Embraer Books Net Loss On AMR Bankruptcy

 

Embraer Books Net Loss On AMR Bankruptcy - Sky Today

Embraer Books Net Loss On AMR Bankruptcy - Sky Today

Brazil’s Embraer, the world’s third-largest aircraft maker, booked a net loss in the fourth quarter due to a provision for the bankruptcy of American Airlines, wiping out steady revenue growth from an improved mix of deliveries.

Embraer posted a net loss of USD$91.8 million in the quarter, compared with a profit of USD$122.7 million a year earlier, the company said in a securities filing.

The aircraft maker set aside a provision of USD$360.7 million due to the Chapter 11 bankruptcy of key client American Airlines, which is renegotiating the leases on its fleet of Embraer regional jets.

More deliveries of big-ticket commercial jets and rising revenue from the defence unit helped the company lift net revenue 3 percent from a year earlier to USD$2.025 billion.

The improved mix of deliveries and productivity gains on the assembly line helped Embraer lift the quarter’s gross margin to 22.5 percent, up 5.7 percentage points from a year earlier.

However, the American Airlines provision weighed on operating results, dragging Embraer’s earnings before interest, taxes, depreciation and amortisation 70 percent lower to USD$59.2 million.

BANKRUPT CLIENT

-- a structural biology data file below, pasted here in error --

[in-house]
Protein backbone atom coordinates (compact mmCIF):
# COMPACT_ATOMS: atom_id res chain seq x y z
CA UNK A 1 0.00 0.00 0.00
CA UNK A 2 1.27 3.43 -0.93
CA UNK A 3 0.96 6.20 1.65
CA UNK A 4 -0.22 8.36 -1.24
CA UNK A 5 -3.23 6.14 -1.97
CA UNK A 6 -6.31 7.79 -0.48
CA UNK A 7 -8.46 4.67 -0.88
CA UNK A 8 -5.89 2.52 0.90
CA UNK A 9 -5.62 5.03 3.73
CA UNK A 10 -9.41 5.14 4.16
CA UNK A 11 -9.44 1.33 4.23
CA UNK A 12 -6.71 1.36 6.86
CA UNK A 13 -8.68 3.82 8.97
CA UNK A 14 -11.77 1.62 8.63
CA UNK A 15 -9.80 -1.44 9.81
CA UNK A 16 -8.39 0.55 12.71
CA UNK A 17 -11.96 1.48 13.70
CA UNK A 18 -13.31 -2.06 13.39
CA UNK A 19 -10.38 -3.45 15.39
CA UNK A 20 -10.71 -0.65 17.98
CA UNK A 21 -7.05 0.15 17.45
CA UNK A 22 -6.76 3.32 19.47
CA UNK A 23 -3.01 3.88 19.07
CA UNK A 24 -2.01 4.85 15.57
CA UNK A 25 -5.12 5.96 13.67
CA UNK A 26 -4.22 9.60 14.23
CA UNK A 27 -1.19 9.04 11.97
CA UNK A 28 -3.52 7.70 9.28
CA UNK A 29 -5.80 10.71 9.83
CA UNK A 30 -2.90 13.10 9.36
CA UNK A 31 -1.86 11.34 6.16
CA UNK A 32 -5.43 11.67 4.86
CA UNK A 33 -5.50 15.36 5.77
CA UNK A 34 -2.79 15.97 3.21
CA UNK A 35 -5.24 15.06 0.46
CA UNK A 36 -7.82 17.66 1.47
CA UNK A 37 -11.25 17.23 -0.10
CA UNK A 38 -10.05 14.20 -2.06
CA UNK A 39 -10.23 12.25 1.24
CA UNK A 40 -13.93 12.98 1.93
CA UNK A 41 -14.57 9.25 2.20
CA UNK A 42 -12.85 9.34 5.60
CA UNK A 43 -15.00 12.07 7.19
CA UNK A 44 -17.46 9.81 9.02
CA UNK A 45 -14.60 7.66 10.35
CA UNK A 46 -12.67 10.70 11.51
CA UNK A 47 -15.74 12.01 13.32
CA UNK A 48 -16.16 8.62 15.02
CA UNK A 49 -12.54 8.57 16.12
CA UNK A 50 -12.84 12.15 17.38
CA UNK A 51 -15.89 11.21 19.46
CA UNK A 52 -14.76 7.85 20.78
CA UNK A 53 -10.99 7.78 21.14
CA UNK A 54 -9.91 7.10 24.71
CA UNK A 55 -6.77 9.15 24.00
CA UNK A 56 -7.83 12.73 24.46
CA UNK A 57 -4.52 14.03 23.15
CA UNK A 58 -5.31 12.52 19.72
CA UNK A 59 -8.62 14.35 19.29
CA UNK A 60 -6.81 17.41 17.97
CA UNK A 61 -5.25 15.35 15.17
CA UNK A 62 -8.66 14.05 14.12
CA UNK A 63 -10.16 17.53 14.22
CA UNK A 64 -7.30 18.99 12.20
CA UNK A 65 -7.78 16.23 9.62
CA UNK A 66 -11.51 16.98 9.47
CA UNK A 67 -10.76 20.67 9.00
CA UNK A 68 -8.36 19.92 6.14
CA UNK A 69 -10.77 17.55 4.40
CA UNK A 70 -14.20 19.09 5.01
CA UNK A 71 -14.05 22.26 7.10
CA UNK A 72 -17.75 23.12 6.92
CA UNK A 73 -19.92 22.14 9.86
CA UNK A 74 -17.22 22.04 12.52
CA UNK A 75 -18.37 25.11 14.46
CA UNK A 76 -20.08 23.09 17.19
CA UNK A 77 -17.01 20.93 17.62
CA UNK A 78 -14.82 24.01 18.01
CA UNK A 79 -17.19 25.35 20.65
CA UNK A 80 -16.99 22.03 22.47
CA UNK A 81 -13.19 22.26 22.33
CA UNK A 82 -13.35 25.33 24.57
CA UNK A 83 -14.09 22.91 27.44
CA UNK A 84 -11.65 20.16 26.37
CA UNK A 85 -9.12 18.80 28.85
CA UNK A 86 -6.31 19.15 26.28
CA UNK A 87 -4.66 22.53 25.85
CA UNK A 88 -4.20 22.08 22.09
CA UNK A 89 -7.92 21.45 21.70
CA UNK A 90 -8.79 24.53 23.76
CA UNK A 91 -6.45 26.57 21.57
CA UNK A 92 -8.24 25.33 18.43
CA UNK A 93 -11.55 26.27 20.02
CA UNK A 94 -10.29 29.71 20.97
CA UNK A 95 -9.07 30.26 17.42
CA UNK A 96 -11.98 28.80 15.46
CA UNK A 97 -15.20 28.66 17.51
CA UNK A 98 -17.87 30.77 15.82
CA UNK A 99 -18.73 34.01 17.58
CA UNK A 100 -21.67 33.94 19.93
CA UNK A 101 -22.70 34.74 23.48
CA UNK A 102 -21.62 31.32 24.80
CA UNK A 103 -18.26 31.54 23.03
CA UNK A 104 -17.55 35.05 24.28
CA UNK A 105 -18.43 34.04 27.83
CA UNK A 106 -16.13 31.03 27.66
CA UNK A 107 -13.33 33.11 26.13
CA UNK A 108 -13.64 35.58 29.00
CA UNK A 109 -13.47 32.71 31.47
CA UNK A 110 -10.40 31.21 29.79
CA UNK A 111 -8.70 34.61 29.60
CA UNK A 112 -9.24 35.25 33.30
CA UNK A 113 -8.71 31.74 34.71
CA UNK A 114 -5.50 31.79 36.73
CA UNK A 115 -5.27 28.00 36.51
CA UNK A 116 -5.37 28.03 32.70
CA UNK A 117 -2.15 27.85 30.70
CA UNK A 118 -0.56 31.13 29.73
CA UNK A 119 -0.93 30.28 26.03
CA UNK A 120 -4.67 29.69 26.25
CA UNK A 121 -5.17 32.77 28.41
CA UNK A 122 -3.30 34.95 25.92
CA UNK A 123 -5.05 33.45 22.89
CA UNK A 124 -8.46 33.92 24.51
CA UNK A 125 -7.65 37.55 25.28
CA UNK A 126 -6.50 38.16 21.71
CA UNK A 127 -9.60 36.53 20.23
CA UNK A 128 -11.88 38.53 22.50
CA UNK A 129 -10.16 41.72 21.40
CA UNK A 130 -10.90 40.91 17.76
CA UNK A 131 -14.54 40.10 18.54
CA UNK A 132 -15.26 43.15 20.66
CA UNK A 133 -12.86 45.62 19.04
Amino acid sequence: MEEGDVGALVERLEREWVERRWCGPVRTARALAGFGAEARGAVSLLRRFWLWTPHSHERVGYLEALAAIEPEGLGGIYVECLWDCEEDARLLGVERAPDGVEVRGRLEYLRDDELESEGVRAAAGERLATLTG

AMR, the bankrupt parent of American Airlines, operates a fleet of 216 of Embraer’s ERJ 145 regional jets through subsidiary American Eagle. Embraer said the provision announced on Tuesday resulted from its own liabilities stemming from “fleet adjustments” in the bankruptcy process.

“Actual payments and cash disbursements for these obligations are expected to occur over… the course of the coming years,” the company said in a statement.

Embraer booked a provision of about USD$103 million last year related to the warranty protection it provided to bankrupt US airline Mesa Air.

The company said that after studying the AMR bankruptcy’s effects on the secondary market for Embraer planes, it decided to expand total provisions in the fourth quarter to cover any additional liabilities related to the Mesa jets, which will be resold in coming months.

(Reuters)



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